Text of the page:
5. Bug Search

Not the kind the CIA places but the actual creepy crawlies. The two most common types of bug search certifications are for bed bugs and termites. Several pest control companies got together to create the National Entomology Scent Detection Canine Association. They have certified several facilities around the country to be able to teach and certify handler teams to perform the job of finding the pests. This is a fantastic and organic way for people to have their homes searched for the hiding squatters. The mission of the NESDCA is, “Providing Entomology Scent Detection Canine Teams with an evaluation process to maintain the highest quality standards. Improving the image of Entomology Scent-Detecting Canine Teams. Educating Consumers about the benefits of Using Properly Trained Entomology Scent Detecting Dog Teams in the process of locating, and eradicating pest problems. Contributing to and Participating in Entomology Related Research.”

6. Mold Detection

Many years ago a home owners insurance company asked the question that if dogs could sniff out explosives, drugs and people, why couldn’t they find mold? Home owners insurance claims for mold are tricky to deal with because first you have to show that the house has mold. Shortly after a panel of experts (microbiologists and veterinarians) was assembled and for more than two years of study, this panel concluded that dogs could, in fact, be trained to sniff out over 18 specific species of the most common “toxic” molds. Dog handling teams can find this certification at the Florida Canine Academy. Bill Whitstine, creator of the Mold Dog is a master certified instructor.

7. Search and Rescue

9/11 search and rescue dog

These canine handler teams were the front lines of the 9/11 aftermath. They worked around the clock tirelessly to find survivors and even bodies so people could have closure. Search and rescue dogs can range in the various tasks and training they receive. Some will be trained to search for survivors of avalanches, natural disasters while others may be trained to track a trail of a missing person or suspect on the lamb. There are still others specifically trained just in cadaver searches. There is a wide range of this category and almost just as wide of a range of certifications.

Never underestimate the power of a canine’s nose. In my Unusual Dog Jobs post, we already saw that dogs could smell emotions, sniff out cancer and find explosives after being dropped from an airplane. While these dogs can perform amazing jobs, we should never forget the amazing humans beside them that held the leash to lead the way for these canines to make our lives safer.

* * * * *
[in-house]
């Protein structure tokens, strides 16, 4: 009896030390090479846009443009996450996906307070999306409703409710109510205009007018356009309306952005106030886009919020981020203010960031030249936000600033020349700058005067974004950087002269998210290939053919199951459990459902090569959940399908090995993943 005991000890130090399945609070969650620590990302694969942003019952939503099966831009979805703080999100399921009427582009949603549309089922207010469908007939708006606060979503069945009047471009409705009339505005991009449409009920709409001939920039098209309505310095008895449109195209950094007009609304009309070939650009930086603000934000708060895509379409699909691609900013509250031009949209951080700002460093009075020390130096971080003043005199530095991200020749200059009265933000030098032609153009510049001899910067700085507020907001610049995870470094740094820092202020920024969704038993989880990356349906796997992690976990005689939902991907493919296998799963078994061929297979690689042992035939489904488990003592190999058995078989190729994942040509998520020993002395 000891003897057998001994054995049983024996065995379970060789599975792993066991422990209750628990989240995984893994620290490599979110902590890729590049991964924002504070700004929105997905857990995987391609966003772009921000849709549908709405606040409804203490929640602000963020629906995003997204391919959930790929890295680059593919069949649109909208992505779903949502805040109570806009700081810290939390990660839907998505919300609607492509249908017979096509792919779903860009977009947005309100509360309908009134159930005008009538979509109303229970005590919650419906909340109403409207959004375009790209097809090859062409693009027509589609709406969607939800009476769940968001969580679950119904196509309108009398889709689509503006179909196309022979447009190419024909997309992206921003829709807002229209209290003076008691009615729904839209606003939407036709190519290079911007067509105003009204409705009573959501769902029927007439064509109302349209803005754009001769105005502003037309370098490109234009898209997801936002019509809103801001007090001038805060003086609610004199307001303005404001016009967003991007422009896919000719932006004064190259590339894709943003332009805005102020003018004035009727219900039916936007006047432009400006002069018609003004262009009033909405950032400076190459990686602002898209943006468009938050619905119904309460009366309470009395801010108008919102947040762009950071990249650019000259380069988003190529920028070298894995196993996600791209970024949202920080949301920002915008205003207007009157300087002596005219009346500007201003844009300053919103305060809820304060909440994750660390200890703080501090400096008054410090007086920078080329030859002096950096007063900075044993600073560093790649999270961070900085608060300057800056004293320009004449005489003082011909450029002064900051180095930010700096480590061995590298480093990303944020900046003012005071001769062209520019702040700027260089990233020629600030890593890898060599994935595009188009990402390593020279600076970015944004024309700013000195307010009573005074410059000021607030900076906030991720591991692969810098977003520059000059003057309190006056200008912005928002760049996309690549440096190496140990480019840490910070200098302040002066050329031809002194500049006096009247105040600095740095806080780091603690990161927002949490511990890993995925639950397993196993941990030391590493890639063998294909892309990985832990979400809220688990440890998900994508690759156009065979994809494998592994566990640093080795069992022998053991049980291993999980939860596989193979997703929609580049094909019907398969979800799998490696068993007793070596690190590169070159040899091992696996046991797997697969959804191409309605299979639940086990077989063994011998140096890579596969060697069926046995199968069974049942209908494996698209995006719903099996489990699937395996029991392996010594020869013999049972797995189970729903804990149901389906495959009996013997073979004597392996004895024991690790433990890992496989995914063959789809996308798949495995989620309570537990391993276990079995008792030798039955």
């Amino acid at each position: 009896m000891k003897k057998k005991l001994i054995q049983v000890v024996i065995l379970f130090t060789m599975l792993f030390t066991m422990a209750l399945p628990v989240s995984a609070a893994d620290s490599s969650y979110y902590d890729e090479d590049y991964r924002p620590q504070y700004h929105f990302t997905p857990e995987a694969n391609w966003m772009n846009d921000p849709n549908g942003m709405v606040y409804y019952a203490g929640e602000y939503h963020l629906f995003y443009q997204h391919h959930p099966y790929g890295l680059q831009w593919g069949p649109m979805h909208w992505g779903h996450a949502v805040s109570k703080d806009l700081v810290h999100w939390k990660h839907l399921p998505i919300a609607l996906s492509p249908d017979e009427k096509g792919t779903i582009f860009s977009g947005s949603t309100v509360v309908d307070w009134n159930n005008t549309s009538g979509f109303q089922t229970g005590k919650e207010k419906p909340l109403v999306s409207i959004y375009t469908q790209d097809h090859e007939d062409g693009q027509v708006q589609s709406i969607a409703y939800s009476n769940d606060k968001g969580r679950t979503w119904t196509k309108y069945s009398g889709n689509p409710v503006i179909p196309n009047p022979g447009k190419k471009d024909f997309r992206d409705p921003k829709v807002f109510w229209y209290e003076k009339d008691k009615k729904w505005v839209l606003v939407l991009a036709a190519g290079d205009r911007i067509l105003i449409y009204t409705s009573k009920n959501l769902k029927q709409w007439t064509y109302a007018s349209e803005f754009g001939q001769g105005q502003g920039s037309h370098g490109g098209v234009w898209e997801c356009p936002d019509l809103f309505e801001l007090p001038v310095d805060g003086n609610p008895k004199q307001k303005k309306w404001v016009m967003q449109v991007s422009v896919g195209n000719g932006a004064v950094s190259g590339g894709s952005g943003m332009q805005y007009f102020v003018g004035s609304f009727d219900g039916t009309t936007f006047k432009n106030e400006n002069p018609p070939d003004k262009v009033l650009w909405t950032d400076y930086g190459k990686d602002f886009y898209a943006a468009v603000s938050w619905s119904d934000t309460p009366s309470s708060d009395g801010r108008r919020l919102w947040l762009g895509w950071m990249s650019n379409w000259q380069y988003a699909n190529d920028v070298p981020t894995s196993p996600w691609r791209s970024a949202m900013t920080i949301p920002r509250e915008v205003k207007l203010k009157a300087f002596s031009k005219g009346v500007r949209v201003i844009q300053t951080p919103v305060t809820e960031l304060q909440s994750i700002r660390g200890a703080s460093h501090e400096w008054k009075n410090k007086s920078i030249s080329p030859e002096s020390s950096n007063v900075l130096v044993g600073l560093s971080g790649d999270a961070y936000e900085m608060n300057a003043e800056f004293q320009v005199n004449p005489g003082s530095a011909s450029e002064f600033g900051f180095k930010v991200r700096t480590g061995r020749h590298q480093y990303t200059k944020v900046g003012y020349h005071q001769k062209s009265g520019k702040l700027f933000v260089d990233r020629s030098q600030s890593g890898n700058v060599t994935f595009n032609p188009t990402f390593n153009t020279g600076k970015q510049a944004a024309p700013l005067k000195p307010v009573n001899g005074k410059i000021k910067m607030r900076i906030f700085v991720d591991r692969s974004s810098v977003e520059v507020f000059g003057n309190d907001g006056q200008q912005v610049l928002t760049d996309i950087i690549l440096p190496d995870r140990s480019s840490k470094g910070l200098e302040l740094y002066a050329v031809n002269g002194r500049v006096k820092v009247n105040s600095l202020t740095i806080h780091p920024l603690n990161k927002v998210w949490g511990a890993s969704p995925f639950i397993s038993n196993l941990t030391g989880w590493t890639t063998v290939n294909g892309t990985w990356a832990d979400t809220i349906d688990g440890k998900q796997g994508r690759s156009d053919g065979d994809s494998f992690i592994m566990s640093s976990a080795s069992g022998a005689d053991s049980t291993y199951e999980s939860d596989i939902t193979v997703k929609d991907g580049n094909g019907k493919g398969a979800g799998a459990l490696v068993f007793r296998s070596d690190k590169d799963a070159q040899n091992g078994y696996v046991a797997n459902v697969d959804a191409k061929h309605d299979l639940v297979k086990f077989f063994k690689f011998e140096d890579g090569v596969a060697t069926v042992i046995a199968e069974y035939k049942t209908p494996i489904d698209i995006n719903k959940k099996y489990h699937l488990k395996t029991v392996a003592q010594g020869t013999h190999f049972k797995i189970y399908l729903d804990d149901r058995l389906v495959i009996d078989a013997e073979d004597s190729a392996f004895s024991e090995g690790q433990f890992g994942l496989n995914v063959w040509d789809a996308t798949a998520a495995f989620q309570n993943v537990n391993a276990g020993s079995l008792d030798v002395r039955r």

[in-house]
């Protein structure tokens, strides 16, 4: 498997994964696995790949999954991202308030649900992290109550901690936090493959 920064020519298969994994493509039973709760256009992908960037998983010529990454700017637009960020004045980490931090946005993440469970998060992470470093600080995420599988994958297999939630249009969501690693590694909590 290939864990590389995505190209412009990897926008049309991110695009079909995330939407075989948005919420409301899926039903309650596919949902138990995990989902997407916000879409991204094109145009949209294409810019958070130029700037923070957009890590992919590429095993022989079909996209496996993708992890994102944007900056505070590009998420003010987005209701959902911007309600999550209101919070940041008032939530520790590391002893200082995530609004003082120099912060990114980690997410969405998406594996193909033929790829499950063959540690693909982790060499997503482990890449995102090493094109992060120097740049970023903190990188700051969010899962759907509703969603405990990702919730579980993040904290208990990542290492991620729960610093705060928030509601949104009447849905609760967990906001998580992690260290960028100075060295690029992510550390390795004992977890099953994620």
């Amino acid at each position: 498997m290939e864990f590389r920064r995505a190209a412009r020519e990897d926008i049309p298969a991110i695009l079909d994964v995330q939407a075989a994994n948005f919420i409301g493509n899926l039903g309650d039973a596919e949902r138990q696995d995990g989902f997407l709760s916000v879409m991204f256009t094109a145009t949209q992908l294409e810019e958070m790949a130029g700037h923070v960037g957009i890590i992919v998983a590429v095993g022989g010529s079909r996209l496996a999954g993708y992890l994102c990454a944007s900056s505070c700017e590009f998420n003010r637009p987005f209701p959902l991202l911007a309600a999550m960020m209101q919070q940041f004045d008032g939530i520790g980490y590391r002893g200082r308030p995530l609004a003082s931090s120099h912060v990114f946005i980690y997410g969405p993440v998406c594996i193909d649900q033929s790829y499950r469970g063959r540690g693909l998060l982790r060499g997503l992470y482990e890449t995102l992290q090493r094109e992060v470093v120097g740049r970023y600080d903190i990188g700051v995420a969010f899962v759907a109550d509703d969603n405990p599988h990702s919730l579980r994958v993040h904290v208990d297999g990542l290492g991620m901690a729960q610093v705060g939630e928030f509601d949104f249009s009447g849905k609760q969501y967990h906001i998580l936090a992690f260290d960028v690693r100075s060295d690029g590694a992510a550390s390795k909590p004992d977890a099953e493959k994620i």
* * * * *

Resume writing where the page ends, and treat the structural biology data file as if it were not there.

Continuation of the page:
Here is a quick glimpse into the early stages of training a scent detection dog. This is my dog (and husband) in a nosework class.



  1. My city has been looking into getting a K-9 unit for the police, and it’s great to see what sort of things the dogs will be able to do. I know that there has been a serious drug problem at the high schools in my area, so having the dogs drug trained and certified with even the most up-to-date drug market drugs will be really helpful. It’s great to know that they can be trained to do even more, as well, and I think I’ll talk to the police department about having the dogs search-and-rescue trained.

    1. Author

      YES! There is so much that dogs can do to provide services that protect humans.

  2. I have a dog that I began doing scent detection training with and he shows a strong aptitude for it. We recently moved to a new state and I currently am unemployed, looking for my next move in life. I really like the idea of developing my dog further for doing some kind of career with us working as a team doing detection work. How best to find opportunities?

    1. Author

      Hi Betsy,

      Congrats on the move! I too do scent work training with 2 of my Boxers, such a wonderful activity. Oddly enough, I am not certain how you would find career opportunities other than becoming a trainer or judge for competitions. I have always wondered myself as to how I could get my dogs to offer detection work for the community but have never found information. I would maybe speak to your local police department?

Leave a Comment

This site uses Akismet to reduce spam. Learn how your comment data is processed.